The CSO: Orchestra of our Nation's Capital

Founded in 1950, the Canberra Symphony Orchestra has grown from amateur beginnings to its current position as the largest professional performing arts organisation in Canberra and the surrounding region. Unique among professional orchestras in Australia, the CSO is led by an Australian Chief Conductor & Artistic Director, Dr Nicholas Milton.

Milton joined the orchestra in 2007, and under his inspirational guidance, the artistic and commercial success enjoyed by the Orchestra and patrons has been nothing short of phenomenal. The season of flagship Llewellyn Series concerts is regularly attended by 2,600 patrons per program, while the ACTEW Grand Gala and the Canberra Weekly Matinee Magic concerts are consistently sold-out events. With 5,000 people attending the annual Shell Prom Concert and 15,000 enjoying Symphony in the Park, the CSO is embedded as a favourite among Canberrans of all ages across the entire community.

Inspiring the music in us all, the CSO’s education program, Noteworthy, has engaged over 45,000 school children in the ACT since its inception in 2007. These free, age-specific concerts are made possible through the award-winning partnership between the CSO and the Macquarie Group Foundation, and the ACT Department of Education & Training.

The CSO is also committed to taking the joy of music out of the concert hall and in to our city. Noteworthy travels to schools for students with disabilities and CSO musicians bring live music therapy to the Painting with Parkinsons group. A unique partnership with Cochlear Australia delivers special ensemble performances to people with hearing impairment. The CSO NewActon Ensembles are eclectic, experimental performances held throughout the year in the dynamic NewActon precinct.

The CSO maintains strong relationships within government, corporate and diplomatic sectors in the ACT with partnerships extending through leaders of industry such as Shell Australia, ActewAGL and ACTEW Water, BAE Systems Australia, the Molonglo Group and Capgemini, to name a few.

From the early days rehearsing in the anteroom at Albert Hall to a 2013 concert featuring 400 performers on the Llewellyn Hall stage for Carmina Burana, the Canberra Symphony Orchestra has grown with, been inspired by and matured with this city we are proud to call home.

The Early Days

Officially formed on 13 March 1950 and registered as the “Canberra Orchestral Society” (COS), the orchestra has grown from a small grass-roots organisation to the first-class, fully professional orchestra of today. Rehearsals were originally held in the ante-room of Albert Hall under the baton of conductor Pieter Kruithof, a Dutch migrant with organ and choral background who was being employed as a cleaner. Concerts were held in school halls and the Childers Street Hall of the ANU.

Wilfred Holland from England, with his strong conducting and performance background, led the orchestra for much of the 60’s. He also guided the Canberra Choral Society and the two organisations held joint performances of many early choral masterpieces.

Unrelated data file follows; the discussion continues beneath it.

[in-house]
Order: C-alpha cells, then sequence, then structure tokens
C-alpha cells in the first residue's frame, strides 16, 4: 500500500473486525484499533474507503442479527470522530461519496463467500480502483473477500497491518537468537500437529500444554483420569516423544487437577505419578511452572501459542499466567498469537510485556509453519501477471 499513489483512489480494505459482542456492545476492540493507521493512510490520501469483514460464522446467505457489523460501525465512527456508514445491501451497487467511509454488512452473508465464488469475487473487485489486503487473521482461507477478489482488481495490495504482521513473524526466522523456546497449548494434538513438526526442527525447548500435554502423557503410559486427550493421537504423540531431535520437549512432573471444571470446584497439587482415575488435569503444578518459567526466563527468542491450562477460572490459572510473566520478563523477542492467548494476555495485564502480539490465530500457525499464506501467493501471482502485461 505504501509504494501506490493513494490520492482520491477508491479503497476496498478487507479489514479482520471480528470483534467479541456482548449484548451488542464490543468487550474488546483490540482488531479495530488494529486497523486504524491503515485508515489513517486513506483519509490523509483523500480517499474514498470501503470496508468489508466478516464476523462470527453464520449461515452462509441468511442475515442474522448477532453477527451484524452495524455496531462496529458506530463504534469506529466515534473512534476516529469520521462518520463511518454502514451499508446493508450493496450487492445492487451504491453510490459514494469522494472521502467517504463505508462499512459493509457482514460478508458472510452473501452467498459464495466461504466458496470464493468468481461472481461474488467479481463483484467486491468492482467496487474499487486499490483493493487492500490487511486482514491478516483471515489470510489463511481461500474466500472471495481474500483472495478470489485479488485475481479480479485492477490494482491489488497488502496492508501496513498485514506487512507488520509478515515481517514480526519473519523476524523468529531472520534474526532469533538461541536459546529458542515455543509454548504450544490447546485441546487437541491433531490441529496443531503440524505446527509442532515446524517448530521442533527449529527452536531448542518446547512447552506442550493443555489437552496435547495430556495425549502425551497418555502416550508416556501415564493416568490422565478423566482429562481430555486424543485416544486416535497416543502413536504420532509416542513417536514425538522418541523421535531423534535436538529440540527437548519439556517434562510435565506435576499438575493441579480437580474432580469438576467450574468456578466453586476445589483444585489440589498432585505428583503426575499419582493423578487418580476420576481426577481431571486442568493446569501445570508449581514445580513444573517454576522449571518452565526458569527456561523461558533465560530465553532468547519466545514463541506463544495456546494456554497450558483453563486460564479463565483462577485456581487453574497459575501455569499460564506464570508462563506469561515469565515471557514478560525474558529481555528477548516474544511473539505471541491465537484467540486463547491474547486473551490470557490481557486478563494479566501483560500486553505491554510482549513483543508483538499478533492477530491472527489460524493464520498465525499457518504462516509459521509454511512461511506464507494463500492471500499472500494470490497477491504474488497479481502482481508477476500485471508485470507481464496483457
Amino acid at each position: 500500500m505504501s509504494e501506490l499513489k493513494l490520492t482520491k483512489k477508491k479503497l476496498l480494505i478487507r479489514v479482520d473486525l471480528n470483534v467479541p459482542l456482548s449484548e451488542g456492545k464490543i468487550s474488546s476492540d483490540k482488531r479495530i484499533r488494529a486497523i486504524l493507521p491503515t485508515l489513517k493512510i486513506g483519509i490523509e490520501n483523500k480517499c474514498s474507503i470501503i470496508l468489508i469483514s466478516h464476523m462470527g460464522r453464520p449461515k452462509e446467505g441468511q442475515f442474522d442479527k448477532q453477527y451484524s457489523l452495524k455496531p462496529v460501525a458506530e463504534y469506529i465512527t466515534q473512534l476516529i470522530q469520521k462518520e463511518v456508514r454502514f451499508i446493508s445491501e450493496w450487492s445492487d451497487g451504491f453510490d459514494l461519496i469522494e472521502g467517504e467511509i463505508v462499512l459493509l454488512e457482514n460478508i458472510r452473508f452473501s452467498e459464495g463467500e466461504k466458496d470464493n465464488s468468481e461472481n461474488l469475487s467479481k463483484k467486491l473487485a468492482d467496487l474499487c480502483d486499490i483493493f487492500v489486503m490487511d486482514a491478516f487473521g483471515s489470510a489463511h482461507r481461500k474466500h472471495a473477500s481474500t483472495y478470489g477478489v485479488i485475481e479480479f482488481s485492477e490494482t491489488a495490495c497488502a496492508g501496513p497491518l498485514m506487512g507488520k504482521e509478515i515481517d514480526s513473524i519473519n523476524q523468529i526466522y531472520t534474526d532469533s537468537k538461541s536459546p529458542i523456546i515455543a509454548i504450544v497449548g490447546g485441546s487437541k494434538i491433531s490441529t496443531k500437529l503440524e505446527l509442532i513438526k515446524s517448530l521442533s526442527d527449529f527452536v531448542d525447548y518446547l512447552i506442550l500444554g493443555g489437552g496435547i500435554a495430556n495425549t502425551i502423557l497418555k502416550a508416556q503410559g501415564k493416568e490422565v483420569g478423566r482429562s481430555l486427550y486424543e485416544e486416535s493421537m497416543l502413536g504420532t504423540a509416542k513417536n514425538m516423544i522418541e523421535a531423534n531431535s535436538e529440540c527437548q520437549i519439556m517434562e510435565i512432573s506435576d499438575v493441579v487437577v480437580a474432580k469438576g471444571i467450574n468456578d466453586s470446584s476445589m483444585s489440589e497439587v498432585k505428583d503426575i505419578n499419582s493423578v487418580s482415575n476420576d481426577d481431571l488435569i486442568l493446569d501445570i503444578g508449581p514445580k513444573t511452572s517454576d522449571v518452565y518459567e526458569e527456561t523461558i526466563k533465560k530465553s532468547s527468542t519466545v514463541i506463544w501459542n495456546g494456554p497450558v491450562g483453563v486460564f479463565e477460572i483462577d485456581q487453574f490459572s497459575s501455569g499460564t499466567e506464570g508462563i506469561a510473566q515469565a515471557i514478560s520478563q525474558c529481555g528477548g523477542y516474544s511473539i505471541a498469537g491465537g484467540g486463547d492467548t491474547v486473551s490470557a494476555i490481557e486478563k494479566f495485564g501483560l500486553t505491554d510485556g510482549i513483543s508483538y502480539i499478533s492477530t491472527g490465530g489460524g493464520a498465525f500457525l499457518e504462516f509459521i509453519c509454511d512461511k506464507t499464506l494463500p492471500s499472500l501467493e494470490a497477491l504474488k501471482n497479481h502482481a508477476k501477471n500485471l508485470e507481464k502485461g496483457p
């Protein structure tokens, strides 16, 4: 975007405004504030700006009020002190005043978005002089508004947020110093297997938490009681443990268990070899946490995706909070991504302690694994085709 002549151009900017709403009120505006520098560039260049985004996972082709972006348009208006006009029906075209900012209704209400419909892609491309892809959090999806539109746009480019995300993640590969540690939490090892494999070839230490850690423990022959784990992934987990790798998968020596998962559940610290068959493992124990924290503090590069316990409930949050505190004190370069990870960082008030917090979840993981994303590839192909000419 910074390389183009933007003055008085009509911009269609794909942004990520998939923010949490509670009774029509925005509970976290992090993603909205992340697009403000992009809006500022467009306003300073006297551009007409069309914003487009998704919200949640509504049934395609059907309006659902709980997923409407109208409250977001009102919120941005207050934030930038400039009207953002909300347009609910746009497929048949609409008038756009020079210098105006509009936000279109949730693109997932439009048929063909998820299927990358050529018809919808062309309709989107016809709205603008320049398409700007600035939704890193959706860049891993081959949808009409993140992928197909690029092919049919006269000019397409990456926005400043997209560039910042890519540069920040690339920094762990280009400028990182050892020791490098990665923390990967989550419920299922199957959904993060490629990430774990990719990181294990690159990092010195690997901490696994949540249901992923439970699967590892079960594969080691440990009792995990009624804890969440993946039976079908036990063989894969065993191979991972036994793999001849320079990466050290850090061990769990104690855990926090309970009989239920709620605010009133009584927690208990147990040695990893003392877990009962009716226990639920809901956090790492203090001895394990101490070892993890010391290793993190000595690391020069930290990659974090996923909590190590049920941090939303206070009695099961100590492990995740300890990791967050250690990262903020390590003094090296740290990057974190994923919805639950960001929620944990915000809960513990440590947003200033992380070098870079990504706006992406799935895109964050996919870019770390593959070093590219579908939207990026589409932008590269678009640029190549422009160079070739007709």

In 1965 Ernest Llewellyn, former concertmaster of the Sydney Symphony Orchestra arrived in Canberra to take up the position of Director of the newly formed Canberra School of Music. He was also invited to the role of conductor of the Canberra Symphony. Llewellyn’s tremendous reputation made it possible for him to recruit top professional players to teach at the School and to join the orchestra. In no time the CSO was flourishing with sold out performances at the newly-opened Canberra Theatre.

Ernest Llewellyn continued to strengthen and extend the orchestra until his retirement in 1980, at which time the new School of Music auditorium was officially named Llewellyn Hall in his honour.

The CSO was lucky to secure Leonard Dommett as the new Conductor and Musical Director in 1982. As the former Concertmaster of the Melbourne Symphony Orchestra, Dommett brought an impressive network of national and international artists to the CSO stage. Throughout the 80’s the orchestra continued to expand and artistic achievement was continually evolving.

Dommett retired in 1991 and the ensuing decade brought further change to the orchestra, including the implementation of fully professional status in 1994. Large opera gala concerts featured celebrity conductors such as Richard Bonynge and Isaiah Jackson.

When Richard Gill joined the CSO as Chief Conductor and Artistic Director in 2001, the organisation was going through difficult times. He brought much needed consistency and stability to the orchestra – and within a couple of years after his arrival, the CSO was back on a solid financial footing.

Modern Times

Dr Nicholas Milton took up the baton as Chief Conductor and Artistic Director in 2007 and his passion, vision and expertise has inspired players and audiences alike. Also in 2007 the CSO received Commonwealth Government funding for the first time which has allowed for additional rehearsals and larger orchestras on stage.

Described as an “interesting and unique orchestral model” by the Australia Council for the Arts, the Canberra Symphony Orchestra is integral to the cultural fabric of the nation’s capital, delivering exceptional artistic outcomes to our community.